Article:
Smarter Balanced

Smarter Balanced Releases Online Practice Tests

Examples provide early look at next-generation assessments aligned to the Common Core

 

OLYMPIA, Wash. — May 29, 2013 — Teachers, parents, and students across the country can now access online practice tests aligned to the Common Core State Standards. The Smarter Balanced Assessment Consortium (Smarter Balanced) today released sets of example test questions for grades 3–8 and 11 in both English language arts/literacy and mathematics. The Practice Tests will help schools prepare for the implementation of the Smarter Balanced Assessment System in the 2014-15 school year.

 

“The release of online Practice Tests reflects the tremendous progress of the state-led effort to develop next-generation assessments,” said Joe Willhoft, Ph.D., executive director of Smarter Balanced. “Available nearly two years before the first administration of the summative assessment, these examples offer schools and districts another resource for professional development and outreach.”

 

The Practice Tests provide a preview of the types of questions that will be featured in the summative assessment beginning in 2014-15, including selected-response items, constructed-response items, technology-enhanced items, and performance tasks—extended activities that challenge students to apply their knowledge and skills to respond to real-world problems. The Practice Tests are freely available on the Smarter Balanced website: http://www.smarterbalanced.org/practice-test/.

 

“The Practice Tests allow teachers and students to experience the higher level of rigor associated with Common Core tests and gain familiarity with the online test delivery system,” said Deborah Sigman, Deputy Superintendent of Public Instruction for the California Department of Education and Smarter Balanced Executive Committee Co-Chair. “Member states are making these example test questions available as part of our commitment to a balanced assessment system that provides high-quality information to improve teaching and learning.”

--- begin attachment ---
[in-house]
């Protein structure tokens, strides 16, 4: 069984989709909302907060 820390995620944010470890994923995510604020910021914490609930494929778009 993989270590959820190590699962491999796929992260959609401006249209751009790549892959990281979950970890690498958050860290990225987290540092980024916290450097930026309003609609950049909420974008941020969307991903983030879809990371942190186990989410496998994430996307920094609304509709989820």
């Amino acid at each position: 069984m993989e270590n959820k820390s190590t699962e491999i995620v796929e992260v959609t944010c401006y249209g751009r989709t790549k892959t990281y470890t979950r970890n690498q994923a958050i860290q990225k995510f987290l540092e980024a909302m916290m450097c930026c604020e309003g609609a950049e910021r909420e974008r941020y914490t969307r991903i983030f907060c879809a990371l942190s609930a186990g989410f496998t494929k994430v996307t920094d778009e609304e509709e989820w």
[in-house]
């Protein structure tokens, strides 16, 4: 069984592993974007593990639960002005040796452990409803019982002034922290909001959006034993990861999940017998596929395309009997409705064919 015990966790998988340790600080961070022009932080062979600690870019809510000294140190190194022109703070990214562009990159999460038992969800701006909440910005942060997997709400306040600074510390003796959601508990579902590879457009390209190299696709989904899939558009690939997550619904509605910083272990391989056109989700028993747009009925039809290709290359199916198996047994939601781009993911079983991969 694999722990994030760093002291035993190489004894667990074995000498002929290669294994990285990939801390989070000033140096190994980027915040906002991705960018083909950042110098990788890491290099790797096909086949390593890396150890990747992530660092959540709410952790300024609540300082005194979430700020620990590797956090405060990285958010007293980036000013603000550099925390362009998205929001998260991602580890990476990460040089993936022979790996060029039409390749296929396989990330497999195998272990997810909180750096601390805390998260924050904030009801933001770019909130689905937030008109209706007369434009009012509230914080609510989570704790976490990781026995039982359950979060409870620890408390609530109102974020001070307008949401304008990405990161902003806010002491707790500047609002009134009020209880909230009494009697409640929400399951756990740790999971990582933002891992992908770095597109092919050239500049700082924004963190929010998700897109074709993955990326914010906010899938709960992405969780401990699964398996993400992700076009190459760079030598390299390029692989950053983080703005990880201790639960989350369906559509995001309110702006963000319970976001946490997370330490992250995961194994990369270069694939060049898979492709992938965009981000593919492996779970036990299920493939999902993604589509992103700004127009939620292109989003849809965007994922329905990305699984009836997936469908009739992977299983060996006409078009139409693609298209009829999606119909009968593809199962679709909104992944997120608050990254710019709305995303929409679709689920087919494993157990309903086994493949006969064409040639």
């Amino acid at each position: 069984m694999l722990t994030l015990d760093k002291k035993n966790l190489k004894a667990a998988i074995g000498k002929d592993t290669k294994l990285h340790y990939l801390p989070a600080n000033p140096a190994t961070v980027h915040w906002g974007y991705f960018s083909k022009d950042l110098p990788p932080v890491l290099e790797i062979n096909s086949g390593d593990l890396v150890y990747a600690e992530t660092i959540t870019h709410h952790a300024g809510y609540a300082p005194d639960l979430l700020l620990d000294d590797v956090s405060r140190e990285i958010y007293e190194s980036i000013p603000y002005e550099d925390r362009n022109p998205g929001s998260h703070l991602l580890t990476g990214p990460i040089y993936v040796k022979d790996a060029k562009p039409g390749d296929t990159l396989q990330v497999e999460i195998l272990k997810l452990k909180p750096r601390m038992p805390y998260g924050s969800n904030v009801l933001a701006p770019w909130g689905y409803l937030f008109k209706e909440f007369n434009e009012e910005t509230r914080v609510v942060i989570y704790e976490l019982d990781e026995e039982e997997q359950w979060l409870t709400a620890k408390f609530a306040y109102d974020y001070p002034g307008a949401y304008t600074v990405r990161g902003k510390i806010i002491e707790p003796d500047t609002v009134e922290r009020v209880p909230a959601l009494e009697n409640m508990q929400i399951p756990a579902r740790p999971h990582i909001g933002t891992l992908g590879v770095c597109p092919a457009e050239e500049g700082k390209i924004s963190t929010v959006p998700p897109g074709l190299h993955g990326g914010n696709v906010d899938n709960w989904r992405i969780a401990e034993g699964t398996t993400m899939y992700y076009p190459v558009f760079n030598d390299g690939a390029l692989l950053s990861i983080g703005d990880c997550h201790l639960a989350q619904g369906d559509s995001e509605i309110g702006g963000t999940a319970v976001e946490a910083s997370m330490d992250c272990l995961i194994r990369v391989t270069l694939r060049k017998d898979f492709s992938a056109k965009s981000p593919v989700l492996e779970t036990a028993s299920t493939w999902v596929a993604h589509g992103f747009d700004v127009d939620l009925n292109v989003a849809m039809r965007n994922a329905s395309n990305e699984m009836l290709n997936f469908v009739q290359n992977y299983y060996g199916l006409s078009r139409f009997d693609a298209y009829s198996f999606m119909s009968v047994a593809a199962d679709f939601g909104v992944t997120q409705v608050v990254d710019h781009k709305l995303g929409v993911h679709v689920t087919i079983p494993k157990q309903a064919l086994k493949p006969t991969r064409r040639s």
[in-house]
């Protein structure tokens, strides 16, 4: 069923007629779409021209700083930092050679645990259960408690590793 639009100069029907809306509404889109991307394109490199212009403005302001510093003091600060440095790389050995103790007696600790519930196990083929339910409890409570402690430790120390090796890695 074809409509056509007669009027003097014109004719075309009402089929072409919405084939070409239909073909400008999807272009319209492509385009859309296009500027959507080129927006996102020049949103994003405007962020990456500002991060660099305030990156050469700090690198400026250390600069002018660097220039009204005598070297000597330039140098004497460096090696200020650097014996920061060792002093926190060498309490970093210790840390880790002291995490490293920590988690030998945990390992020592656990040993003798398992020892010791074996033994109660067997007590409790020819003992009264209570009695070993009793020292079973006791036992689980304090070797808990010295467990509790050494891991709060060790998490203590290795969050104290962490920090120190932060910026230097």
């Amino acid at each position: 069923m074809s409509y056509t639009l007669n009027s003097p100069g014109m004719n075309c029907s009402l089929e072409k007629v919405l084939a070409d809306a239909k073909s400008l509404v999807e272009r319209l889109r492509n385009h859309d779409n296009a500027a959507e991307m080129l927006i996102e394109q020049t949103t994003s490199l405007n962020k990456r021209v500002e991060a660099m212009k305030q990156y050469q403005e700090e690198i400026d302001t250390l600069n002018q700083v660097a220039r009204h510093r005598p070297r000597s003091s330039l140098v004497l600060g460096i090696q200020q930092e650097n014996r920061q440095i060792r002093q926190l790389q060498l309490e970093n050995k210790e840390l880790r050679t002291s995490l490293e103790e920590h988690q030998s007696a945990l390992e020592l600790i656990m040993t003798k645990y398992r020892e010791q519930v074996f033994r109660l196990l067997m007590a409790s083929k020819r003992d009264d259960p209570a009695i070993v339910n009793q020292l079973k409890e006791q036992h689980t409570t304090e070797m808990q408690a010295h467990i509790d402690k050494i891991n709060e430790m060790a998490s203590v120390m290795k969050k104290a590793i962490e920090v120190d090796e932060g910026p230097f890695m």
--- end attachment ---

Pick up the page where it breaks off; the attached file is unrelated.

The Practice Tests do not include all the features of the operational assessments. For example, students and teachers will not receive reports or scores from the Practice Tests. Although Smarter Balanced assessments will be computer adaptive, the Practice Tests follow a fixed-form model. By fall 2013, Smarter Balanced will make enhancements to the Practice Tests, including the addition of performance tasks in mathematics, new accommodations for students with disabilities, and scoring rubrics.

 

The release of the Practice Tests follows the Smarter Balanced Pilot Test, the first large-scale tryout of items and performance tasks. The Pilot Test allowed the Consortium to gather information about the performance of assessment items and the test delivery system under real-world conditions. More than 5,000 schools in 21 Smarter Balanced Governing States were recruited to participate in the Pilot Test from February 20 – May 24, 2013. Development of the Smarter Balanced Assessment System will continue after the release of the Practice Tests and through summer 2014 in collaboration with member states and educators.

 

Smarter Balanced is committed to a transparent process for developing next-generation assessments. In October 2012, Smarter Balanced released a set of sample assessment items and performance tasks. The Consortium has also published: content specifications that translate the standards into assessment claims and targets; item and task specifications that specify how individual questions are to be written; and the preliminary test blueprints that describe the content of the test and how it will be assessed. These materials are available online at: http://www.smarterbalanced.org/smarter-balanced-assessments/.

 

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About Smarter Balanced
The Smarter Balanced Assessment Consortium brings together states to create a common, innovative assessment system for mathematics and English language arts/literacy that is aligned with the Common Core State Standards and helps prepare students for college and careers. The Consortium involves educators, researchers, policymakers, and community groups in a transparent and consensus-driven process to help all students thrive in a knowledge-driven global economy. The Consortium’s projects are funded through a four-year, $175 million grant from the U.S. Department of Education, comprising 99 percent of activity resources, with the remaining support provided through generous contributions of charitable foundations. Membership is open to any interested U.S. state. For more information, please visit www.smarterbalanced.org.

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